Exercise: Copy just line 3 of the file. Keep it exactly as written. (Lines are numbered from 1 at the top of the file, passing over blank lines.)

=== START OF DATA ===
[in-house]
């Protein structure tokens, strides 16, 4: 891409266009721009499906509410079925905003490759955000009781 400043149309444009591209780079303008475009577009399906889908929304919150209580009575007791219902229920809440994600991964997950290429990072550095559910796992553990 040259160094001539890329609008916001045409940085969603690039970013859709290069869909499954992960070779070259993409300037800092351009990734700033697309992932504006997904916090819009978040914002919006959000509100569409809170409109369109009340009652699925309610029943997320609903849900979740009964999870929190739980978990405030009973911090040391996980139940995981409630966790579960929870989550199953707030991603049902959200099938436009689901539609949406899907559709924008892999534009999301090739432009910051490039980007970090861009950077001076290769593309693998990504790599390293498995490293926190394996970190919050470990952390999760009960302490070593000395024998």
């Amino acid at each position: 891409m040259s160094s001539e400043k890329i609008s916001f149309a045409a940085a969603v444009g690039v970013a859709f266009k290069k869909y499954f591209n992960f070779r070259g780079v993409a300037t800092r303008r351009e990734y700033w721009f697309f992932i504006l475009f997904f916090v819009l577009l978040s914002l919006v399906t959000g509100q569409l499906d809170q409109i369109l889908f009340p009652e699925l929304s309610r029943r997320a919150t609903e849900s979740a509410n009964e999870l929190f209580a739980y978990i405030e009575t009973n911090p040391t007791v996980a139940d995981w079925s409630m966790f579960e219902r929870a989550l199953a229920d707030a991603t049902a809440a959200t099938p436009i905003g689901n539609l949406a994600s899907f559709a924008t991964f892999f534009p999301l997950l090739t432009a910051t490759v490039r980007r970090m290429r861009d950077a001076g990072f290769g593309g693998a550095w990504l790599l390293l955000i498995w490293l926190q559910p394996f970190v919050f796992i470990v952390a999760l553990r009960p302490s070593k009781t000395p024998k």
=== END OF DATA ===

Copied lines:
């Amino acid at each position: 891409m040259s160094s001539e400043k890329i609008s916001f149309a045409a940085a969603v444009g690039v970013a859709f266009k290069k869909y499954f591209n992960f070779r070259g780079v993409a300037t800092r303008r351009e990734y700033w721009f697309f992932i504006l475009f997904f916090v819009l577009l978040s914002l919006v399906t959000g509100q569409l499906d809170q409109i369109l889908f009340p009652e699925l929304s309610r029943r997320a919150t609903e849900s979740a509410n009964e999870l929190f209580a739980y978990i405030e009575t009973n911090p040391t007791v996980a139940d995981w079925s409630m966790f579960e219902r929870a989550l199953a229920d707030a991603t049902a809440a959200t099938p436009i905003g689901n539609l949406a994600s899907f559709a924008t991964f892999f534009p999301l997950l090739t432009a910051t490759v490039r980007r970090m290429r861009d950077a001076g990072f290769g593309g693998a550095w990504l790599l390293l955000i498995w490293l926190q559910p394996f970190v919050f796992i470990v952390a999760l553990r009960p302490s070593k009781t000395p024998k």